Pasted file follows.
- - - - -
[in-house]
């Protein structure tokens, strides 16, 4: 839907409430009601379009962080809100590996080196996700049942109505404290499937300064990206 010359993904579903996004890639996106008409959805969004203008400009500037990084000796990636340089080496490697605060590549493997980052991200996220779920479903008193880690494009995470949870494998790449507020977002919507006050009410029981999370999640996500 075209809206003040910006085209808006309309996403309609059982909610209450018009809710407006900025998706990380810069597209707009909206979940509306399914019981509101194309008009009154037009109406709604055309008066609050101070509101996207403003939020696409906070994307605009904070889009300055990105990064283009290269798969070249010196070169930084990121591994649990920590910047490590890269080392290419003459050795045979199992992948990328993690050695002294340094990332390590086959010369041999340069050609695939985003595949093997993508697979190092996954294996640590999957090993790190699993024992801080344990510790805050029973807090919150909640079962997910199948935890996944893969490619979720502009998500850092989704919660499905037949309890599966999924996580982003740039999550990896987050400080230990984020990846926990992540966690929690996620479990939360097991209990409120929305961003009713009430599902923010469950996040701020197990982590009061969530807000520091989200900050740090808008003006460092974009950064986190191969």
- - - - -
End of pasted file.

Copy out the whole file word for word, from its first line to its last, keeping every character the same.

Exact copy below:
[in-house]
């Protein structure tokens, strides 16, 4: 839907409430009601379009962080809100590996080196996700049942109505404290499937300064990206 010359993904579903996004890639996106008409959805969004203008400009500037990084000796990636340089080496490697605060590549493997980052991200996220779920479903008193880690494009995470949870494998790449507020977002919507006050009410029981999370999640996500 075209809206003040910006085209808006309309996403309609059982909610209450018009809710407006900025998706990380810069597209707009909206979940509306399914019981509101194309008009009154037009109406709604055309008066609050101070509101996207403003939020696409906070994307605009904070889009300055990105990064283009290269798969070249010196070169930084990121591994649990920590910047490590890269080392290419003459050795045979199992992948990328993690050695002294340094990332390590086959010369041999340069050609695939985003595949093997993508697979190092996954294996640590999957090993790190699993024992801080344990510790805050029973807090919150909640079962997910199948935890996944893969490619979720502009998500850092989704919660499905037949309890599966999924996580982003740039999550990896987050400080230990984020990846926990992540966690929690996620479990939360097991209990409120929305961003009713009430599902923010469950996040701020197990982590009061969530807000520091989200900050740090808008003006460092974009950064986190191969």